Fleming H. Revell Company
January 2, 2018
December 28, 2017
There was another South in the 1960s, one far removed from the marches and bombings and turmoil in the streets that were broadcast on the evening news. It was a place of inner turmoil, where ordinary people struggled to right themselves on a social landscape that was dramatically shifting beneath their feet. This is the world of Valerie Fraser Luesse's stunning debut, Missing Isaac.
It is 1965 when black field hand Isaac Reynolds goes missing from the tiny, unassuming town of Glory, Alabama. The townspeople's reactions range from concern to indifference, but one boy will stop at nothing to find out what happened to his unlikely friend. White, wealthy, and fatherless, young Pete McLean has nothing to gain and everything to lose in his relentless search for Isaac. In the process, he will discover much more than he bargained for. Before it's all over, Pete--and the people he loves most--will have to blur the hard lines of race, class, and religion. And what they discover about themselves may change some of them forever.
Missing Isaac swallowed me whole! I was so taken with the story that it was hard to put down. The last two nights, I was up until 4:00 a.m. turning pages because I didn’t want to stop. That’s how much I enjoyed it!
What Makes Missing Isaac So Good?
I’ve struggled with putting my finger on what made this book so enjoyable to me.
Think of reading a story like driving a car. Most times, when I get behind the wheel, I’m only interested in getting from point A to point B. With Missing Isaac, I find myself driving down a country road, with so much contrasting beauty and disaster around me that I want to slow down, open the windows, and just savor the ride!
This story takes you back to a time before video games, before cell phones, before the “expectancy” that is so prevalent in today’s attitudes. Set in the rural south of 1960s America, it demonstrates how people of very different castes can live together. Missing Isaac speaks of profound friendships, innocent love – both found and lost, and romance that is not confined to a single generation, nor comprised of sex and heavy breathing. It resonates with the power of values and family.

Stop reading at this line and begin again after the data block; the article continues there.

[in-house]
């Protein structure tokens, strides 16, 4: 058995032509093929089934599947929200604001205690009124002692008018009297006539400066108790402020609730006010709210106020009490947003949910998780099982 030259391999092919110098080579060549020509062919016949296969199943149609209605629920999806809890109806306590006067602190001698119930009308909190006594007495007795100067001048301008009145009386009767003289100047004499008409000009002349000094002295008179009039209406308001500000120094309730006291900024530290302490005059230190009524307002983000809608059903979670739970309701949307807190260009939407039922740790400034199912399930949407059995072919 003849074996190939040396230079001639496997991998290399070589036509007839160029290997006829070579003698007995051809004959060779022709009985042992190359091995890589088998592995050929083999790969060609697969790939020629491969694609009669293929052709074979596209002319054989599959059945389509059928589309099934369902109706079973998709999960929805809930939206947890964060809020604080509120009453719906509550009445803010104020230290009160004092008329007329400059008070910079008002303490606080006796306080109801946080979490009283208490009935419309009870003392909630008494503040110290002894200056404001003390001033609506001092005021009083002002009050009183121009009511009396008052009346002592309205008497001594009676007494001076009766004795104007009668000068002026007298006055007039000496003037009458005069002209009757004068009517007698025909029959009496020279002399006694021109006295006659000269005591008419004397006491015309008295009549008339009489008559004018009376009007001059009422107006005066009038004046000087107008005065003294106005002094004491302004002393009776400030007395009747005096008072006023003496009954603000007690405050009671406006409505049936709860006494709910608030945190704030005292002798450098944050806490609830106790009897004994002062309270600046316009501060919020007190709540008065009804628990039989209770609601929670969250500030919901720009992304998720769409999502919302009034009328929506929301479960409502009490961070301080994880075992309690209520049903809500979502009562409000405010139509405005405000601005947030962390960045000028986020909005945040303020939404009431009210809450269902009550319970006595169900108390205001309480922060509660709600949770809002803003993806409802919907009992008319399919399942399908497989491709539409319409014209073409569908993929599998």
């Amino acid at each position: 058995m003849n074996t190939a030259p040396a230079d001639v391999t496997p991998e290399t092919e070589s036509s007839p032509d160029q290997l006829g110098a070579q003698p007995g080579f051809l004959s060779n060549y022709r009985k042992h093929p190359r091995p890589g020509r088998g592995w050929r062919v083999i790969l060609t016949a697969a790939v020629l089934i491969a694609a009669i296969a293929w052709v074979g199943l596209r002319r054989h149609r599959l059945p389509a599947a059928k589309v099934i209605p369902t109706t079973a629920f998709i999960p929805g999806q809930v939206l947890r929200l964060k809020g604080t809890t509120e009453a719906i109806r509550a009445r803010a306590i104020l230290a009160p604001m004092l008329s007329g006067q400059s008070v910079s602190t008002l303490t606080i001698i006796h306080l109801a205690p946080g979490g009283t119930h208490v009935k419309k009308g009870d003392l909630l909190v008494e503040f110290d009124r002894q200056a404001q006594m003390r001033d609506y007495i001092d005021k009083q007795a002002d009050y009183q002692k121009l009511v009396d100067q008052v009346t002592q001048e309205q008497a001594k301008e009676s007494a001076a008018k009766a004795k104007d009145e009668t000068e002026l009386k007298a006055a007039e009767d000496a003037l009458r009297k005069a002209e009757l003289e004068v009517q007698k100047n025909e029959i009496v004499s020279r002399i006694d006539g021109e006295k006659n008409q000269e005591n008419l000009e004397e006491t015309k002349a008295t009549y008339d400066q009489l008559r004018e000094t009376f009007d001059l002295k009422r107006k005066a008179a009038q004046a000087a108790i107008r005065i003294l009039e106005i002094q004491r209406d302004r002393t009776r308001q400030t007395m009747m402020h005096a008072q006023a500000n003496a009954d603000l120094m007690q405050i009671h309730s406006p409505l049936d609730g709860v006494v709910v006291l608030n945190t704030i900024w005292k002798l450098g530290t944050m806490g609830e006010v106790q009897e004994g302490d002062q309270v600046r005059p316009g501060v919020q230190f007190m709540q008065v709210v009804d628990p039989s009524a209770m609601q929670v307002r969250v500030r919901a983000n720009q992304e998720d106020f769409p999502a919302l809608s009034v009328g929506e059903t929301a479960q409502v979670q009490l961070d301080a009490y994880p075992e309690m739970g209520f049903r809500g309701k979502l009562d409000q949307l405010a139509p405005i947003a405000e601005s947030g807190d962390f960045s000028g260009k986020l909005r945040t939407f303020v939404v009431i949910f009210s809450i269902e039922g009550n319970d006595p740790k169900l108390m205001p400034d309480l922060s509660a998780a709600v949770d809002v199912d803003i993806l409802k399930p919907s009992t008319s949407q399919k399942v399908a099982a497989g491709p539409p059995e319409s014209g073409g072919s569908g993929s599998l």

The storyline behind Missing Isaac is very good, yet the story itself would not be so fabulously engaging without the craft behind it. I think even a mediocre author could make this story work, but the finesse of Valerie Fraser Luesse breathed life into these characters, and painted vivid colors over the settings.
There are stories out there that readers never forget. This is one of them.
If I had to be critical of one thing in Missing Isaac, I wouldn’t have anything to write.
I don’t recall any SPAG errors. Further, I consider the character arcs to be the epitome of character arcs!
I do wish a sequel was available, or at least in the works. It seems to me that at least two sequels could come from this. I would gladly buy them!
5 thoughts on “Missing Isaac”
On behalf of Glory, Alabama, thank you so much for your very kind review. I’m thrilled that you enjoyed visiting this little fictional corner of my home state!
If you’ve read any of my other reviews, you’ll know that I don’t inflate them. I consider Missing Isaac to be one of the best books I’ve ever read! Now, about that sequel….
I love that you were up so late because you couldn’t put this book down. You mentioned great characterization and a vivid setting so I know this author is talented and since these are important factors in my book selection, I know i’ll love this one. Thanks for the great review.
Only read 25 pages. HARD TO PUT DOWN
I’m a read-all-night kind of person, so this sounds lovely to me!